Against Rational Exclusion (I-F, Wednesday, 3:00 p.m.)

Aaron Wolf (Syracuse University)

T. M. Scanlon's redundancy argument against the idea that values give normative reasons is, at bottom, a case of exclusion analogous to Jaegwon Kim's causal exclusion argument. I argue that Scanlon's rational exclusion principle is untenable because it leads to a regress in which reasons drain away.

Business Corporations Should Not Have Moral Rights of Free Expression (VII-N, Friday, 2:00 p.m.)

A. T. Wright (University of Georgia)

First, (1) while business corporations conceived as "real entities" are capable of a thin form of agency conceptually sufficient to support moral rights, I argue that business corporations nonetheless fail to clear important substantive hurdles imposed by prominent Interest or Choice theories of rights. Business corporations viewed as real entities lack the interest in security that forms the substantive foundation for moral rights on Interest theories; moreover, business corporations lack innate powers of choice that form the foundation for rights on Choice theories. Second, (2) I argue that business corporations legally define the roles of management and ownership in a way that fatally undermines the implicit joint commitment necessary to derive corporate rights of free expression from non-operative member rights. One cannot transfer "innate" rights such as the right of free expression; hence, any exercise of such a right on behalf of another person must be limited in scope.

Practicality, Normativity, and the Incoherence Argument (I-J, Wednesday, 3:00 p.m.)

Tung-Ying Wu (University of Missouri)

Michael Smith's incoherence argument is problematic. The argument claims that an agent who believes doing x is right but does not desire to do x, suffers practical irrationality even though an ideal agent does not desire S to do x. I show that one of the argument's premises is unsupported because an agent's incoherent set of beliefs does not in any way signal practical irrationality. Then I offer a modified variant of the incoherence argument. It has three merits: (a) it avoids the problem; (b) it successfully defends its claim; (c) it does not make rationality impose an unrealistic standard. However, it comes with a cost for Smith. He either abandons his non-relative view on normative reasons, or sticks with his own problematic variant of the incoherence argument.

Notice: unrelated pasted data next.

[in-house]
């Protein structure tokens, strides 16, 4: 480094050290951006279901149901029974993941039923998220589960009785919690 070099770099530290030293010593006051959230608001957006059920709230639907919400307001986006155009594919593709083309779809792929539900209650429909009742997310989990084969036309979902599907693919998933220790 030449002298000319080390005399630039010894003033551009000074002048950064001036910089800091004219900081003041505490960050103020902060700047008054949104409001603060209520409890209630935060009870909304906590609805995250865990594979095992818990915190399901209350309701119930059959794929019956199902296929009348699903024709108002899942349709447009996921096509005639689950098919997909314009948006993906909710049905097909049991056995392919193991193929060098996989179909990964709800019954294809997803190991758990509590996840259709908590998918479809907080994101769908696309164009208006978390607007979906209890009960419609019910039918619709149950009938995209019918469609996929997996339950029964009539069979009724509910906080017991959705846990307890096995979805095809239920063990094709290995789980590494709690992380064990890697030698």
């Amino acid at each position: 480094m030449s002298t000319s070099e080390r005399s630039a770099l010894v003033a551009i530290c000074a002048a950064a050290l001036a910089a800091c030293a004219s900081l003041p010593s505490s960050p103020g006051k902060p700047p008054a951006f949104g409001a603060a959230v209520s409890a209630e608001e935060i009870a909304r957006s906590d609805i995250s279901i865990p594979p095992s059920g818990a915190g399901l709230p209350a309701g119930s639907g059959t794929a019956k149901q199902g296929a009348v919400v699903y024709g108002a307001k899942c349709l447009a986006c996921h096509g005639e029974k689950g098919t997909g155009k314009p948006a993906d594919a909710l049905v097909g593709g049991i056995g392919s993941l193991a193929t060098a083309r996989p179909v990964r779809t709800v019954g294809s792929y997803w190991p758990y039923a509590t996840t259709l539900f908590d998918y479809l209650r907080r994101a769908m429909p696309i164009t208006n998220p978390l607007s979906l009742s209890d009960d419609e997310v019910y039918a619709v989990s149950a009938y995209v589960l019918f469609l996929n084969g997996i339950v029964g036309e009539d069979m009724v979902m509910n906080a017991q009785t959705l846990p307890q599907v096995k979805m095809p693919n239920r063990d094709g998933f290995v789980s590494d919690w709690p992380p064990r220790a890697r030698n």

Mathematical Induction, Grounding, and Causal Explanations (IV-N, Thursday, 2:20 p.m.)

Tomasz Wysocki (Washington University in St. Louis)

Lange (2009) offers an argument that, according to him, "does not show merely that some proofs by mathematical induction are not explanatory. It shows that none are [...]" (p. 210). My aim is to show that his argument doesn't succeed. First, I discuss the argument in detail. Then, using examples from logic and computer science, I show that there are inductive proofs that constitute counterexamples to this argument. Lastly, by drawing a comparison between inductive proofs and some scientific and metaphysical explanations, I argue that these proofs are actually explanatory—that sometimes inductive proofs explain their conclusion, because they point to dependence relations between mathematical objects.

What's Wrong with Differential Punishment? (VIII-J, Saturday, 9:00 a.m.)

Benjamin S. Yost (Providence College)

Roughly half of the incarcerated drug offenders in the US are black, even though blacks make up 13% of the population, and whites and blacks use and sell drugs at the same rate. Those who endorse a noncomparativist conception of retributive justice see nothing wrong here, so long as the punishment is proportional to the crime. Respectarians agree with noncomparativists, but add that differential punishment can be unjust when it is disrespectfully imposed. On the other hand, those endorsing a comparative egalitarian conception of retributive justice object to differential punishment as such, which, they say, involves a comparative wrong: inequality. After discussing these positions, I argue that differential punishment constitutes a different kind of comparative wrong. It violates retributive justice because it contributes to structural oppression. I also show that the wrongness of structural oppression, and the implicit bias that enables it, cannot be accounted for by noncomparativism, comparativism, or respectarianism.